What is it about Van Halen and their notorious demand for non-brown M&Ms in their contracts? It’s actually rather clever:
Take Van Halen, for example. On the surface, the group is famous not only for its music but also for stunts such as trashing green rooms over the presence of brown M&Ms, and it’s easy to write off such behavior as simply being symptomatic of a 1980’s rock diva mentality. In reality, however, the brown M&Ms served an important purpose from a contracting perspective.
Think about it- wouldn’t it be nice to have an easy way to observe whether your counterparty has paid attention to all of the details of a complicated contract? As it turns out, the brown M&Ms served exactly this function. [. . .]
Since Van Halen’s (long) tour rider stipulated M&Ms with the brown ones taken out, the group knew that they needed to double check a lot of safety items for the show if they saw brown M&Ms (or no M&Ms, for that matter) in the backstage area. They also knew that they could feel comfortable that the contract provisions had been fulfilled if they saw a bowl of M&Ms with the brown ones removed. (I’m pretty sure that trashing stuff was for some combined purpose of making the incident memorable and entertaining one’s self.) This is pretty smart, since it’s far more efficient to use this as a signal (the canary in the coal mine, in a way) rather than go around and check everything at each show. It’s even smarter that the signal was crafted in the fashion of typical rock star douchebaggery so as to not arouse suspicion.
History Today notes that the Darien Colony was founded by Scottish would-be colonists in what is now Panama on November 3, 1698:
On July 12th, 1698 five ships carrying 1,200 eager colonists left the Port of Leith in Scotland to a rapturous send-off. Most of the ill-fated emigrants did not know where they were going and did not find out until the sealed orders were opened at Madeira, but they were brimming with enthusiasm anyway.
A voyage of three months took them across the Atlantic to a harbour on the mangrove-studded Caribbean coast of Panama. On November 3rd, they took formal possession of their new territory, confidently naming it Caledonia and laying the foundations of the settlement of New Edinburgh. But it all went horribly wrong. Hundreds died of fever and dysentery before the colony was abandoned.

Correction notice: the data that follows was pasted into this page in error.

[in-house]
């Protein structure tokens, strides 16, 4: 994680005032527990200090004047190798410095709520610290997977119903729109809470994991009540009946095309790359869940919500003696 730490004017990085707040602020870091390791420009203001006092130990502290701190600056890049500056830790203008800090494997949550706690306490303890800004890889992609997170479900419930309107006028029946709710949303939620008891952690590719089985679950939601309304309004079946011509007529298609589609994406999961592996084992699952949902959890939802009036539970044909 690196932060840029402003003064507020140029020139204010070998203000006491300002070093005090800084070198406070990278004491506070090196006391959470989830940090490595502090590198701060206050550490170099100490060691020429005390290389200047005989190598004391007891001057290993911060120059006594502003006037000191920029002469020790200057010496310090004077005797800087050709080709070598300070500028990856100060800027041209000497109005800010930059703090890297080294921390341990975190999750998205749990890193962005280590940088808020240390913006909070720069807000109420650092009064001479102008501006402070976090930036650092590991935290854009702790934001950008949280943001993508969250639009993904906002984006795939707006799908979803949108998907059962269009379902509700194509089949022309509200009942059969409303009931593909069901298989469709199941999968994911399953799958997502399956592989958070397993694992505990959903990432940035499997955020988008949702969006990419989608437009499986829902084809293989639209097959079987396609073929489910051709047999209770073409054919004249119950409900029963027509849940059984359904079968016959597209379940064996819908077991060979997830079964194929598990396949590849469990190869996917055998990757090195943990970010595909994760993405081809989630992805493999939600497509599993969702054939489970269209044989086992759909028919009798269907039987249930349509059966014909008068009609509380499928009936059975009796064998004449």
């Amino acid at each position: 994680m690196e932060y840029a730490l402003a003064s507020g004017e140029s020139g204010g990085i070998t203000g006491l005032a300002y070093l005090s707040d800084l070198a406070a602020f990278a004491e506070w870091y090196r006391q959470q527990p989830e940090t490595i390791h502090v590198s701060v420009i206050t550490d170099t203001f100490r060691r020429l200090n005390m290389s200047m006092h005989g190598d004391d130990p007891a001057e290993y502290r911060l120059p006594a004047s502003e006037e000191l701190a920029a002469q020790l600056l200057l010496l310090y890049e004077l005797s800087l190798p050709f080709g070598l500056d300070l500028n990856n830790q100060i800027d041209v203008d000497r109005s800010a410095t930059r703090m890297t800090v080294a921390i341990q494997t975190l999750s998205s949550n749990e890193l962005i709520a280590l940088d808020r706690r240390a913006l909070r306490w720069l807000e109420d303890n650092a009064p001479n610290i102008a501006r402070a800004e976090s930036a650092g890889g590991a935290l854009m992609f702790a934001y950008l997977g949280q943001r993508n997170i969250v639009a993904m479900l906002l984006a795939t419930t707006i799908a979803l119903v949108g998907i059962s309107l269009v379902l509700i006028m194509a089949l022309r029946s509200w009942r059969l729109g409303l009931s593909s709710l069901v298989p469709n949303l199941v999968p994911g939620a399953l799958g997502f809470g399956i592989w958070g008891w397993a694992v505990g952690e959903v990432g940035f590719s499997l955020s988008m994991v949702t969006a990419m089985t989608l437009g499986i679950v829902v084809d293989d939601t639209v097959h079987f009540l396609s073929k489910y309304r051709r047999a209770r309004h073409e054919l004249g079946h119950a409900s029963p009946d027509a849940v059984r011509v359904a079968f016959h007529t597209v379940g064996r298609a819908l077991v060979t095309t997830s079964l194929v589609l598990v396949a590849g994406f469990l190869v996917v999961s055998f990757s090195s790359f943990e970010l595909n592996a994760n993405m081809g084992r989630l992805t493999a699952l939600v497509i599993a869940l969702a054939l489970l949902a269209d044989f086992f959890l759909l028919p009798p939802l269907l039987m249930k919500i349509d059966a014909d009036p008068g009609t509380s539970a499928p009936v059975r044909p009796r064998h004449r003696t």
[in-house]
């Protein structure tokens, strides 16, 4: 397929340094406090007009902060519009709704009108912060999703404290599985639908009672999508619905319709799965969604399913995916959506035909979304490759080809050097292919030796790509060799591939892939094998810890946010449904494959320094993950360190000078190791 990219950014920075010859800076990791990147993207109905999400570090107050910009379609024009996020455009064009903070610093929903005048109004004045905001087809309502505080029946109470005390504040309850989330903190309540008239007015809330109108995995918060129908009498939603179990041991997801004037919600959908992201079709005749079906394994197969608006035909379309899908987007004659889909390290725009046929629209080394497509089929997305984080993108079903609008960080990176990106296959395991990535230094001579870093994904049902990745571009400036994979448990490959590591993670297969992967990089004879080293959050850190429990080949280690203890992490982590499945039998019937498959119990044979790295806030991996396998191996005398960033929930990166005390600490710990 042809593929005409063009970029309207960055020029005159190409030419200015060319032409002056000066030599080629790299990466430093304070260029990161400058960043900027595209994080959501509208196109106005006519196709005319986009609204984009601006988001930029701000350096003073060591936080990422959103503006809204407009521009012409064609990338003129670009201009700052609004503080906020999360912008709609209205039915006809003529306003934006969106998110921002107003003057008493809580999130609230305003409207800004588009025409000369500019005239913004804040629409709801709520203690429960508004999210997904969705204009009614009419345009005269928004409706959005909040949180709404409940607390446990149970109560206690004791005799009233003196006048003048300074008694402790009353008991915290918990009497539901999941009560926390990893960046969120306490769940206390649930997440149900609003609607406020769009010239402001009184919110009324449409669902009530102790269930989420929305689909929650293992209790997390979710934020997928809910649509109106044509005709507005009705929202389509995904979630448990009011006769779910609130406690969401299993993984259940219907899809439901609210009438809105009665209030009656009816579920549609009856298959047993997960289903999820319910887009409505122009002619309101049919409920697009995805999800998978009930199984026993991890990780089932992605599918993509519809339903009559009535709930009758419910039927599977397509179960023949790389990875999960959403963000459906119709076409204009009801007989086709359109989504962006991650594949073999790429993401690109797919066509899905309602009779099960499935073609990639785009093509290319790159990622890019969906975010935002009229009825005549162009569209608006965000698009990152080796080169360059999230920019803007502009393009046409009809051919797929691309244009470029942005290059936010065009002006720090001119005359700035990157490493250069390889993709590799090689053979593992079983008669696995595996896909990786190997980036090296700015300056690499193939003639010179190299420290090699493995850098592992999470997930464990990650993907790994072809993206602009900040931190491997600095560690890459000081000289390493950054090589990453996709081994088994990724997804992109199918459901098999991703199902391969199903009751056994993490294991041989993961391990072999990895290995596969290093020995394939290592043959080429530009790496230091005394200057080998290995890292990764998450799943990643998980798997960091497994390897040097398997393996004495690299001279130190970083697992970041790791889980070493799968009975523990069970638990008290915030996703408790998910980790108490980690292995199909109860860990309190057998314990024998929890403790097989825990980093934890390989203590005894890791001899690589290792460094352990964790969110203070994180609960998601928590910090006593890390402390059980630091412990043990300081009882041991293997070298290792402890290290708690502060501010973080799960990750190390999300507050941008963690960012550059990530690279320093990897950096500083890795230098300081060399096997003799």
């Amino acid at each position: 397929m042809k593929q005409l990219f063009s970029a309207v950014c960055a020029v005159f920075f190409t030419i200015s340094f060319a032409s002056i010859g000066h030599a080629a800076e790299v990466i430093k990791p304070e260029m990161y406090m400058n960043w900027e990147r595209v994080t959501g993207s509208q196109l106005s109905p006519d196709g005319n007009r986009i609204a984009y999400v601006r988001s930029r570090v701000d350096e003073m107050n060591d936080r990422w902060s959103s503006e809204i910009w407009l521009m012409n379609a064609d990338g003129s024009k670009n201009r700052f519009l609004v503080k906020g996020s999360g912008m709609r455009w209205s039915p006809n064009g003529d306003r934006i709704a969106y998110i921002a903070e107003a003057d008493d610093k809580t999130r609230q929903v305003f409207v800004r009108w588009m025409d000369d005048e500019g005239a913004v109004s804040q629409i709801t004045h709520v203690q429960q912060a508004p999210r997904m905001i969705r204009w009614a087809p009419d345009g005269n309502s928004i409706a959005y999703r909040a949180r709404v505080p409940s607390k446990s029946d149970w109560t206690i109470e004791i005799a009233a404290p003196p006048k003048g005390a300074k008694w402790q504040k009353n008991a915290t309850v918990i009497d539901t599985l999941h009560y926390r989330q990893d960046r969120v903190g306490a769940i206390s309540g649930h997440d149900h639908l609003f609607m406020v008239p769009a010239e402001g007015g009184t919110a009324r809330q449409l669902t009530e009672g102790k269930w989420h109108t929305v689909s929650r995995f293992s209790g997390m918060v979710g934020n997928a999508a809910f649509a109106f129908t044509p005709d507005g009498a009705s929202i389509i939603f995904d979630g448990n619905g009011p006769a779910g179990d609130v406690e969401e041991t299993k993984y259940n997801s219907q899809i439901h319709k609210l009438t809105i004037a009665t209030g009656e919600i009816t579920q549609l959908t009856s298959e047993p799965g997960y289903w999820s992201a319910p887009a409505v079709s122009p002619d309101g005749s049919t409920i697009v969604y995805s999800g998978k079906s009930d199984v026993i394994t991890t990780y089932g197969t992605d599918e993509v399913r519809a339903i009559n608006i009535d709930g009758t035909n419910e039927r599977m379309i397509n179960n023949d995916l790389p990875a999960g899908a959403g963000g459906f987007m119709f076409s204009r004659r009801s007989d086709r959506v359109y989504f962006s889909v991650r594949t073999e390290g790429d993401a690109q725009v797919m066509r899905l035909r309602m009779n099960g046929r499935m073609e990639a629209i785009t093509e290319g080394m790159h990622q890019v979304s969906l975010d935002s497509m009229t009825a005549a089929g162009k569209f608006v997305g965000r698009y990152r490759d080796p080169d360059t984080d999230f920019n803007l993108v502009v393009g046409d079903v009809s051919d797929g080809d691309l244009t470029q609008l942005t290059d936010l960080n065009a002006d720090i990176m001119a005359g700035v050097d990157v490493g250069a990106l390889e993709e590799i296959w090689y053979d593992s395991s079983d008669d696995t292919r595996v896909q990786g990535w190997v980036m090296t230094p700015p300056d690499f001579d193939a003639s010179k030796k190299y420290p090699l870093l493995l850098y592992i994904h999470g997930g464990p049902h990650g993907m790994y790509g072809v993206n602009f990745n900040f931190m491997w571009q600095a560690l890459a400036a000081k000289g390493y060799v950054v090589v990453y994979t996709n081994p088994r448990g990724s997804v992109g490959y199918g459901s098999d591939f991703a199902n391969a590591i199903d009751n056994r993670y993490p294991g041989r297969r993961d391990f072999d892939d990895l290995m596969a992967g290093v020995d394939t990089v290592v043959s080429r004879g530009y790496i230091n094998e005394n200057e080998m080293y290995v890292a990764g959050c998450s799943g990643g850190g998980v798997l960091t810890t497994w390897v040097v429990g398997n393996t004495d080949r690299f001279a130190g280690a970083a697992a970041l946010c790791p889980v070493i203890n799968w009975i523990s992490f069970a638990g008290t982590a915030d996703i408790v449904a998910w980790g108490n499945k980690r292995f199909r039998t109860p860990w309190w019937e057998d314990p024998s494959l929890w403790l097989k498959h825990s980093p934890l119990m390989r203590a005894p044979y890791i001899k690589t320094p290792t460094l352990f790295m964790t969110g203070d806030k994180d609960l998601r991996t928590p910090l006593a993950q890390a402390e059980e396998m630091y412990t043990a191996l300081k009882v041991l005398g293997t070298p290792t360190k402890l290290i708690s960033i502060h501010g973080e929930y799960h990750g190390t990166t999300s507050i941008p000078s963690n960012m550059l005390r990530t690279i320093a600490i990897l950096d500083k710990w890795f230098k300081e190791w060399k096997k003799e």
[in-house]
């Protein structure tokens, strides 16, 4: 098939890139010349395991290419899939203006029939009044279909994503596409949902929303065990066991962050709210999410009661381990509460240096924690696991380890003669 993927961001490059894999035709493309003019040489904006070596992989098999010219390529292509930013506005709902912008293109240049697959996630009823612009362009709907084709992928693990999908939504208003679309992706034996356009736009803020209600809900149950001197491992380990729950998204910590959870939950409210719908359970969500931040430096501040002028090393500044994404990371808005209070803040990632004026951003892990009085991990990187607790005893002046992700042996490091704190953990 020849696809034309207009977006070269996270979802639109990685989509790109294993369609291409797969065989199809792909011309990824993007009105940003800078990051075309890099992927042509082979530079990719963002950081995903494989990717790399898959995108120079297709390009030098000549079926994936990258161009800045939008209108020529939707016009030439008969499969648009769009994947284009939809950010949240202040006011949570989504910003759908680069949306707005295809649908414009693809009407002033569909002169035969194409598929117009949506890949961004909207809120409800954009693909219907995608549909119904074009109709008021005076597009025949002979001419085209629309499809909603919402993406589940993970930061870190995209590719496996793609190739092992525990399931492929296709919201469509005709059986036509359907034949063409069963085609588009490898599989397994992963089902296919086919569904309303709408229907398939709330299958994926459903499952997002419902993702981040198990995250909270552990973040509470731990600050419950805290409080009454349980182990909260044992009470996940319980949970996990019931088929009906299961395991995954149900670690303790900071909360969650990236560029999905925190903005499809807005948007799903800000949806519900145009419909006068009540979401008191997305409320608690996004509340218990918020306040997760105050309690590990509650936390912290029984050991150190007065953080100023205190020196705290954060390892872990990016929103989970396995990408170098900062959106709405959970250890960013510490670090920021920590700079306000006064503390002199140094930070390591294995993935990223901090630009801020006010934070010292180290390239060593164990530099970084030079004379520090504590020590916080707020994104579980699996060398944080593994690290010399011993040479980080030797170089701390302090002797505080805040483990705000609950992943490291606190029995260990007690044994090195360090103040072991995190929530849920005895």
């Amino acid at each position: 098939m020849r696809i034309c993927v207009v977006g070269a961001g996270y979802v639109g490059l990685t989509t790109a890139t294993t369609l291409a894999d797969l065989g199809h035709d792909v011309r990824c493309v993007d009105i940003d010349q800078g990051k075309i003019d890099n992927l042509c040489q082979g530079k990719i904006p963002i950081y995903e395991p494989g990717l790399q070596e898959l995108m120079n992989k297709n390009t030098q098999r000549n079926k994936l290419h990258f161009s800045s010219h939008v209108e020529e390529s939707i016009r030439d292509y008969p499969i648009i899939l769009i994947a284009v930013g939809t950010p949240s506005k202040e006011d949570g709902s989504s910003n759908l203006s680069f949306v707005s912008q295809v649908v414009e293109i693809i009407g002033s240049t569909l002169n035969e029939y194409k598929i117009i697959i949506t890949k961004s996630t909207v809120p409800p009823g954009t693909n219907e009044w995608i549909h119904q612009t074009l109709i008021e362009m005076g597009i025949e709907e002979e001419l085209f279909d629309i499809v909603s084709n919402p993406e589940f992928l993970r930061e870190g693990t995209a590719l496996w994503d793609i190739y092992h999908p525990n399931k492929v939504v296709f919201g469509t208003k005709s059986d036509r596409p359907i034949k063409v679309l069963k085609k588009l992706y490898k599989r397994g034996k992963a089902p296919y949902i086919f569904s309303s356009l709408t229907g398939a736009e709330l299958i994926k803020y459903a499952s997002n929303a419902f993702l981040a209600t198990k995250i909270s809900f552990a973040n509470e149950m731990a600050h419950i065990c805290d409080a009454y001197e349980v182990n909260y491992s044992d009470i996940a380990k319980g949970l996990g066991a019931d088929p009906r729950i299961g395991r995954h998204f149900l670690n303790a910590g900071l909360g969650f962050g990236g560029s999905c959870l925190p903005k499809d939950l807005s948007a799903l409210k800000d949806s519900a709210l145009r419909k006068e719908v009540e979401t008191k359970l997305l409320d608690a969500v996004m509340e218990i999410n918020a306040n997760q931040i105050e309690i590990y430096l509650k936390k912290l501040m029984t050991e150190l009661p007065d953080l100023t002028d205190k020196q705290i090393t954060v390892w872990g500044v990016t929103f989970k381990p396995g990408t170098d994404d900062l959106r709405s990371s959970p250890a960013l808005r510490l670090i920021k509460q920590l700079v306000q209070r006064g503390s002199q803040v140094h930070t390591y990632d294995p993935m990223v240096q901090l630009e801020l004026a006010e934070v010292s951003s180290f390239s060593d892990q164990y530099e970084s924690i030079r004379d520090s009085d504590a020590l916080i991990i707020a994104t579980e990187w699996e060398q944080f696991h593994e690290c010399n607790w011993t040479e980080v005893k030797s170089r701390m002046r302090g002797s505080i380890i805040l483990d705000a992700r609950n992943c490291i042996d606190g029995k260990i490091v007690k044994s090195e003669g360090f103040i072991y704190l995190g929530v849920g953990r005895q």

[. . .]
Scotland blamed the whole fiasco on the English. Paterson himself was bankrupt, but still believed in his scheme and tried vainly to revive it. Meanwhile, the Darien disaster seems to have persuaded hard-headed Scotsmen that their country could not prosper by itself, but needed access to England’s empire, and it helped to pave the way for the Act of Union between the two countries in 1707. Under the Act the investors in the Darien scheme were quietly compensated for their losses at taxpayers’ expense.
I’m not sure how other religious organizations might handle a request like this one:
A transsexual living in Mersin who underwent surgery to become a woman has requested a change in regulations so that she can return to being a man by having a penis reattached to her body.
D.K., a 34-year-old originally from the eastern province of Van who describes herself as a believing Muslim, asked the Directorate of Religious Affairs whether it was religiously permissible to receive a penis transplant from a cadaver, but religious officials said it was impermissible unless the penis originally belonged to the transplant recipient.
H/T to Blazing Cat Fur for the link.
Queen’s University may eventually have to consider apologizing for their ham-fisted treatment of Professor Michael Mason:
“If I were to continue teaching I would feel that there was somebody up on the stage with me making shorthand notes — a phantom censor,” he said. After the complaint was filed, the university said he could only continue teaching if the department chair sat in on lectures from time to time. He wouldn’t comply. Classes were cancelled and Mr. Mason was “banned,” as he puts it. He was never formally let go or asked to leave — health problems eventually had him sidelined.
Mr. Mason never disputed what was said, but the complaint didn’t divulge the context, he said.
The words “f—ing rag head,” “towel head,” “japs” and “little yellow sons of bitches,” did indeed cross his lips, he said, but he was quoting from books and articles on racism in that era.
[. . .]
Mr. Mason says he feels anything but supported by the school, which did not acknowledge the context of his statements nor let him explain himself, he said.
“I didn’t do it, I’m not guilty of it, they screwed up. The administration screwed up, mishandled it. They should have done it much more openly and honestly and fairly and they didn’t. And now they’re just saying ‘go away, we’re not going to deal with it.’”
He maintains that only one teaching assistant from the faculty of gender studies made the complaint, but the university and the Public Service Alliance of Canada, Local 901, which represents the TAs, say there were complaints from TAs and students.